By Elisa Jiménez Alonso
Editor’s note: May 4th is known as Star Wars day around the world. What started as a pun based on the franchise’s catchphrase “May the Force be with you” quickly became a global phenomenon in which Star Wars fans celebrate their favourite movies.
To celebrate Star Wars day we dug out David Ng‘s gem from 2014, a climate change assessment report from Tatooine’s Intergovernmental Panel on Climate Change (TIPCC) that explores the desert planet’s climate future.
Tatooine, known as the home planet of Luke Skywalker and Jabba the Hut, is a desert planet situated in the Outer Rim territories of the Star Wars galaxy. David Ng, professor at the University of British Columbia, initially used the fictional planet to explain the concept of radiative forcing to his students, one of the key concepts of global warming which describes how increasing concentrations of greenhouse gases heat the Earth.
Based on the actual IPCC’s reports, David Ng soon found himself expanding on his own idea and creating an assessment report for Tatooine. The “Summary for Tatooine Policymakers” contains graphs describing Tatooine’s observed warming and even includes climate projections out to 100 ABY (After the Battle of Yavin, the fateful battle at the end of the first Star Wars movie “A New Hope”).
The report even looks at the planet’s biodiversity. Anyone remember the Sarlacc in “Return of the Jedi”? Tatooine’s warming climate doesn’t bode well for the arthropod with roots.
Writing in The Science Creative Quarterly, David Ng explains why he created the document:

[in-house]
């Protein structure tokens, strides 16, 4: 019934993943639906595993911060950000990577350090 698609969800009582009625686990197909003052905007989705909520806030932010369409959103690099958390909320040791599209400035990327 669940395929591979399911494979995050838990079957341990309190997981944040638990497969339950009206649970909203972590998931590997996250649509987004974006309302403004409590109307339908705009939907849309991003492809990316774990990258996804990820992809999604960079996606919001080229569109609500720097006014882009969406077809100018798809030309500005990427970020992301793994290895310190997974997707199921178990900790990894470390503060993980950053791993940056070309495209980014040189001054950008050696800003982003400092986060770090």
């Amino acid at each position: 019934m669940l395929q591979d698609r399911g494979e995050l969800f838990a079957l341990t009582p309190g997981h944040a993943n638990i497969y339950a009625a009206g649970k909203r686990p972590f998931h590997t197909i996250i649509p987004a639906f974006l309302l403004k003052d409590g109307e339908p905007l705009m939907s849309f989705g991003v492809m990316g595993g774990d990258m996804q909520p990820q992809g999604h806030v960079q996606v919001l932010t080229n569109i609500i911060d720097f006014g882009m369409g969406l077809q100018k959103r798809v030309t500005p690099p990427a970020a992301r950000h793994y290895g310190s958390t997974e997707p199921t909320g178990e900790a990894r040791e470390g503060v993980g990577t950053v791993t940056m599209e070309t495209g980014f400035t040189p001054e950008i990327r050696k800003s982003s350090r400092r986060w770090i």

And why all the effort? Well, firstly, this stands as an admittedly elaborate teaching prop; but secondly, I hope this document entices folks to learn more about the real IPCC report. I get the sense that very few people have even heard of the IPCC, and maybe this even includes yourself. Which is a shame because it’s kind of important. In brief, it’s a document, organized by the United Nations, and prepared by a massive group of academics to try and objectively summarize all available research on climate change and its possible downstream effects. In other words, it’s the summation of decades of work by tens of thousands of very smart people, who are essentially telling you: (1) what the scientific evidence currently looks like; (2) what you might expect to happen in the Earth’s near future; and (3) what should people in influence (i.e. governments) consider doing in order to mitigate or adapt to these projections. Put another way, it’s definitely worth a few moments of your time, even if it is a bit of a sobering read.
Read the TIPCC’s Summary for Tatooine Policymakers below: